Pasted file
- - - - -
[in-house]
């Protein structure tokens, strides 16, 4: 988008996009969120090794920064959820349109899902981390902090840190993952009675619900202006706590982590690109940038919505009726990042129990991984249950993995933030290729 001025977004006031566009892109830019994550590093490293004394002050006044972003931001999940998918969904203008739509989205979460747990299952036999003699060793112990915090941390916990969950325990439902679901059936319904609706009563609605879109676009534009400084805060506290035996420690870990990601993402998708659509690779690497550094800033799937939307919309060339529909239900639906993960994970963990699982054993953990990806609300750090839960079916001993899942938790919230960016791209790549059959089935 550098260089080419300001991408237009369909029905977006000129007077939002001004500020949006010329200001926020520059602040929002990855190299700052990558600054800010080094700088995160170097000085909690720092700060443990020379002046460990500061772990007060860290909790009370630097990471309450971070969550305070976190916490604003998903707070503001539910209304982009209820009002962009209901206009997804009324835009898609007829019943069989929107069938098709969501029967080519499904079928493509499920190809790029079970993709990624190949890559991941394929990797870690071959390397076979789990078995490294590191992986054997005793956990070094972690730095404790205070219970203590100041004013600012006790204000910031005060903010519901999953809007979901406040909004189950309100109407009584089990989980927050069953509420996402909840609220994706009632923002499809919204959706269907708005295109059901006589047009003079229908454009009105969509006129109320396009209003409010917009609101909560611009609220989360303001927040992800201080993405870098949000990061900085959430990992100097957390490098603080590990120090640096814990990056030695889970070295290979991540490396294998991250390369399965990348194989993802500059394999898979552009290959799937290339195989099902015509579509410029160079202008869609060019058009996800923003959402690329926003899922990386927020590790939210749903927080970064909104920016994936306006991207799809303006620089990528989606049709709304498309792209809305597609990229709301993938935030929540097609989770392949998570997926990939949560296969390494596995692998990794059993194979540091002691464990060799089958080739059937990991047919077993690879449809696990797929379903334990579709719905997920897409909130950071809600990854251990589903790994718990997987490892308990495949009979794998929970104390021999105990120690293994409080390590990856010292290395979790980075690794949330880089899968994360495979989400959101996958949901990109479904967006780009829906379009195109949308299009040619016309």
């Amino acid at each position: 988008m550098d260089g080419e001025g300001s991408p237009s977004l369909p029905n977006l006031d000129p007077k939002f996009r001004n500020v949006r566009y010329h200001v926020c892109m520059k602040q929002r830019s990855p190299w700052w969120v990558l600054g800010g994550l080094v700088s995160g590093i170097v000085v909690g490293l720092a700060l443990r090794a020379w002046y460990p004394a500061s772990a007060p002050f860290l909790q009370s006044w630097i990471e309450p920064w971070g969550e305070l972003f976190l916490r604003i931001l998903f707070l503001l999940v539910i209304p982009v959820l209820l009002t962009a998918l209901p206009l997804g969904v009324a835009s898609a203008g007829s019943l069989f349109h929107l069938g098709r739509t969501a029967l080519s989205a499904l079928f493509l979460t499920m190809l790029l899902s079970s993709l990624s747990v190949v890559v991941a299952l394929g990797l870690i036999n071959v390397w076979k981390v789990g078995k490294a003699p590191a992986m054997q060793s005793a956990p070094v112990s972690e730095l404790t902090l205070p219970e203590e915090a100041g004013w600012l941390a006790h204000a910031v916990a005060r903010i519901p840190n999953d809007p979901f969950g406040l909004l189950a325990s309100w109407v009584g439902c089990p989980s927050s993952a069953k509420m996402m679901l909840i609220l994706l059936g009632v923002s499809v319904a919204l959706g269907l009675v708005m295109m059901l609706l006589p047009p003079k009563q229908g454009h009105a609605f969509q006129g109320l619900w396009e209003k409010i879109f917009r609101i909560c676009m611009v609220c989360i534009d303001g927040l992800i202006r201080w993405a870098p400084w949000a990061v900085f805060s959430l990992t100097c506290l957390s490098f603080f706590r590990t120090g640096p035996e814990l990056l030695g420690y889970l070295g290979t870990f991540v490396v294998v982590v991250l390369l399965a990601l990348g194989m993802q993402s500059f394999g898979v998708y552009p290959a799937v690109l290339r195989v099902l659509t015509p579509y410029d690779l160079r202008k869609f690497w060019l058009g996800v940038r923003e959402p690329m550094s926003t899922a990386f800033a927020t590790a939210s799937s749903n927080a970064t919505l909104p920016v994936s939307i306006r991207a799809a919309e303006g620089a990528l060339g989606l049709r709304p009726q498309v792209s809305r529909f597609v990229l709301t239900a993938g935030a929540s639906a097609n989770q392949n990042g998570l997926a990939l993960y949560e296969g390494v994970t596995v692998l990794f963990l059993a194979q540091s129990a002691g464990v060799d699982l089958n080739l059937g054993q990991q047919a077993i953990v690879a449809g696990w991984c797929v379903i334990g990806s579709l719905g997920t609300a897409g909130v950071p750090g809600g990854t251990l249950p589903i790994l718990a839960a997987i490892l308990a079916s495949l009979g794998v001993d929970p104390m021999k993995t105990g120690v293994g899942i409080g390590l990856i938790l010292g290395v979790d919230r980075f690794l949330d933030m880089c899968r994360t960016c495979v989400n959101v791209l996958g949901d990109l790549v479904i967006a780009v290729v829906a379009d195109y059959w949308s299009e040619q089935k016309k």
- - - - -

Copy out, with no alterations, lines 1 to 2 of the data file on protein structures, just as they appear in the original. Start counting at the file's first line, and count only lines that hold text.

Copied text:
[in-house]
């Protein structure tokens, strides 16, 4: 988008996009969120090794920064959820349109899902981390902090840190993952009675619900202006706590982590690109940038919505009726990042129990991984249950993995933030290729 001025977004006031566009892109830019994550590093490293004394002050006044972003931001999940998918969904203008739509989205979460747990299952036999003699060793112990915090941390916990969950325990439902679901059936319904609706009563609605879109676009534009400084805060506290035996420690870990990601993402998708659509690779690497550094800033799937939307919309060339529909239900639906993960994970963990699982054993953990990806609300750090839960079916001993899942938790919230960016791209790549059959089935 550098260089080419300001991408237009369909029905977006000129007077939002001004500020949006010329200001926020520059602040929002990855190299700052990558600054800010080094700088995160170097000085909690720092700060443990020379002046460990500061772990007060860290909790009370630097990471309450971070969550305070976190916490604003998903707070503001539910209304982009209820009002962009209901206009997804009324835009898609007829019943069989929107069938098709969501029967080519499904079928493509499920190809790029079970993709990624190949890559991941394929990797870690071959390397076979789990078995490294590191992986054997005793956990070094972690730095404790205070219970203590100041004013600012006790204000910031005060903010519901999953809007979901406040909004189950309100109407009584089990989980927050069953509420996402909840609220994706009632923002499809919204959706269907708005295109059901006589047009003079229908454009009105969509006129109320396009209003409010917009609101909560611009609220989360303001927040992800201080993405870098949000990061900085959430990992100097957390490098603080590990120090640096814990990056030695889970070295290979991540490396294998991250390369399965990348194989993802500059394999898979552009290959799937290339195989099902015509579509410029160079202008869609060019058009996800923003959402690329926003899922990386927020590790939210749903927080970064909104920016994936306006991207799809303006620089990528989606049709709304498309792209809305597609990229709301993938935030929540097609989770392949998570997926990939949560296969390494596995692998990794059993194979540091002691464990060799089958080739059937990991047919077993690879449809696990797929379903334990579709719905997920897409909130950071809600990854251990589903790994718990997987490892308990495949009979794998929970104390021999105990120690293994409080390590990856010292290395979790980075690794949330880089899968994360495979989400959101996958949901990109479904967006780009829906379009195109949308299009040619016309």